However, while denial may cushion life’s blows in possibly benign ways, denial also has a dark side. When it is allowed to continue in the face of mounting destruction, the results can be devastating. This is particularly true when the pain and suffering of others is involved.

As an example, our nation denied the evils of Nazism for many years and refused to take action to save thousands of European Jews. At one point, the U.S. literally turned away a ship of 900 German Jews. Shortly afterward, it rejected a proposal to allow 20,000 Jewish children to come to the U.S. for safety. While some of these refugees were eventually rescued by other countries and survived, others perished. It was a moral failure and a lesson in compassion for the Other that still seems to haunt us.

For E.O. Wilson, continued denial about the devastating effects of human activity on species survival is a slippery slope that he believes will lead us to a bad ending for the entire planet. Wilson suggests that denial about extinction and biodiversity loss is taking the form of three questions:

  1. Extinction has happened before so why worry?
  1. Why do we need so many species anyway?
  1. And, why not collect live specimens of every threatened species and breed them in captivity until they are prolific enough to be returned to the wild?

On the surface, these questions may appear to be reasonable. However, Wilson argues that each one possesses a dangerous blind spot. First, says Wilson, not to worry about the current extinction rate is to ignore the fact that humans are having an unprecedented negative impact on the Earth.

“Except for giant meteorite strikes or other catastrophes once every 100 years or so,” he writes, “Earth has never experienced anything like the contemporary human juggernaut.”[2)E.O. Wilson, The Creation, 84.

While Wilson notes that there are plenty of species that we can’t see that are being lost, there is also plenty of biodiversity loss that we can see. National Geographic’s “Eye in the Sky” project, for example, uses aerial photography and satellites to show in vivid detail the negative results of human impact on the environment. To look at images from the sky of mass deforestation, polluted waters, and toxic haze over cities is to get acquainted with the reality that humans are changing this planet and its future like never before. 

Second, Wilson argues that to question the need for biodiversity is to fail to acknowledge that we need living things of all kinds, psychically as well as physically. Bugs, weeds and fungi, as insignificant as they may seem, are the “obscure life forms that run the planet completely free for us.”3)E.O. Wilson, 85.

He writes:

Critics usually wave aside the small and unfamiliar, which they tend to classify into two categories – bugs and weeds. They forget, if they ever knew, how the voracious caterpillars of an obscure moth from the American tropics saved Australia’s pastureland from the overgrowth of cactus; how a Madagascar “weed,” the rosy periwinkle, provided the alkaloids that cure most cases of Hodgkin’s disease and acute leukemia; how another substance from an obscure Norwegian fungus made possible the organ transplant industry; how a chemical from the saliva of leeches yielded a solvent that prevents blood clots during and after surgery, and so on . . .4)Ibid, 31.

In other words, biodiversity is saving our lives.

Finally, Wilson says to assume that we can collect wild plant or animal specimens in zoos, aquaria, and botanical gardens until such time that it’s safe to release them back into the wild is to play a losing game of Noah and the ark. It assumes that human persistence and ingenuity will save the day.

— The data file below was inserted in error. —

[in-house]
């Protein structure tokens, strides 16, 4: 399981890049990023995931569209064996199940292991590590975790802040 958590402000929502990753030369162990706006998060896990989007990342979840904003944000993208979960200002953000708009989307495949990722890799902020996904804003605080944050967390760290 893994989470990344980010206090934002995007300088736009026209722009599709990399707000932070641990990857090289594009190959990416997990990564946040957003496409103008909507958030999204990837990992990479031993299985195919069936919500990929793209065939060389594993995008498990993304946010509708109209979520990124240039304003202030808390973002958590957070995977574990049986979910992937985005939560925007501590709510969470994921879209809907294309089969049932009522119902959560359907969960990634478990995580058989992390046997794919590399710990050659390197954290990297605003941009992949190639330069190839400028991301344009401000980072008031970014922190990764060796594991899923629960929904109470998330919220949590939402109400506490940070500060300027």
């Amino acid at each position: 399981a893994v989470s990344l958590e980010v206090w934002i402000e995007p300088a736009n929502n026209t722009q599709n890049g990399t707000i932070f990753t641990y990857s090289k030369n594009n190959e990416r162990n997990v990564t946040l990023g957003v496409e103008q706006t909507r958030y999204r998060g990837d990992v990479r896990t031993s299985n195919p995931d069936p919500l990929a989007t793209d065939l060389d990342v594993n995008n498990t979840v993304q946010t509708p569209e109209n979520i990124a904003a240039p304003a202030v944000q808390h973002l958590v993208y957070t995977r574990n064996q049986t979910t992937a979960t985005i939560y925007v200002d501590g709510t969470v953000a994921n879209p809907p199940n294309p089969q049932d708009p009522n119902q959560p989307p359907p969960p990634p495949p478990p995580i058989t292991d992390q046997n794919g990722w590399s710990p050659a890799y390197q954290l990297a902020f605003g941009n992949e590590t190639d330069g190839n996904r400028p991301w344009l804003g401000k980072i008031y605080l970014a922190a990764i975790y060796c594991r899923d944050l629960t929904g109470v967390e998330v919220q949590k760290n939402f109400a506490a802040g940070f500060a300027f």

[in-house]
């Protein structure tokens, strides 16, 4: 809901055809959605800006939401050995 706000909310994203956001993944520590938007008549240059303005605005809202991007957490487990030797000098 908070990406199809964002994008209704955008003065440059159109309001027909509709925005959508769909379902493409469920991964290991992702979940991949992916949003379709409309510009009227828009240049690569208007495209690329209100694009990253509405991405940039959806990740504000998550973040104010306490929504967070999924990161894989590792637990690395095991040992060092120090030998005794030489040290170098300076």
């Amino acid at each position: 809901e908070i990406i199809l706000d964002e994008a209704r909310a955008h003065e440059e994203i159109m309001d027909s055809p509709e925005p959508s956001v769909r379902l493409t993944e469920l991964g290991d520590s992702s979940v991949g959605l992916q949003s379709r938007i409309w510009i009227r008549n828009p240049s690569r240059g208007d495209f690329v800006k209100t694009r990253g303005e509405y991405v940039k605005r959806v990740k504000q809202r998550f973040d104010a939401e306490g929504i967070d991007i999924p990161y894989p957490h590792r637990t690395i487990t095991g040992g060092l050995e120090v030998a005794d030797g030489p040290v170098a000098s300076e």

The truth, says Wilson, is there just isn’t enough room for all the wild flora and fauna we do know about, let alone the species we haven’t yet discovered.

“There is no solution available, I assure you, to save Earth’s biodiversity other than the preservation of the natural environment,” Wilson writes. “Only Nature can serve as the planetary ark.”


If we might all agree that it’s dangerous to be in denial about human-driven biodiversity loss, the next question might be, “So, what can we do about?” We see how challenging it is, for instance, to convince those who deny climate change that it’s real. We witness how heart-wrenching it is to try to protect sacred native lands and precious natural resources.

Confronting denial – in others and in ourselves – is not an easy road to travel. What do we do?

My suggestion today is the same one I have given on other Sunday mornings. And that is, don’t give up! In particular, don’t give in to the false notion that you don’t have the power and influence to make a difference. That’s a form of denial that the cause for eco-justice can’t afford to have hanging around.

As people of faith who feel a moral obligation to leave Nature’s beauty, diversity and abundance for the next generation, we must combat denial out there by combating denial in here. The harsh reality we may want to avoid is that justice work on behalf our planet takes time and is often met with a variety of demoralizing obstacles.

It can be hard, but it doesn’t have to be hopeless.

My hope is that we’ll forge ahead with our efforts, however small they may seem to be. Using less fossil fuel, recycling, eating ethically, getting involved in legislative or advocacy work – whatever you can do to protect earth’s biodiversity,

I hope that you will.

Denial is not a river, but it can be a stubborn obstacle to transformation. To deny that any individual has the power to change things is to deny the power of the human spirit. We are stronger than we may think.

Let’s claim this truth for ourselves and for those who will inherit the earth when we’re gone.

May it be so. Amen.


(Photo credit: Nile River in Aswan, Wikicommons)

References   [ + ]

1. E.O. Wilson, The Creation: An Appeal to Save Life on Earth (W.W. Norton & Company, New York, NY: 2006), 84.
2. E.O. Wilson, The Creation, 84.
3. E.O. Wilson, 85.
4. Ibid, 31.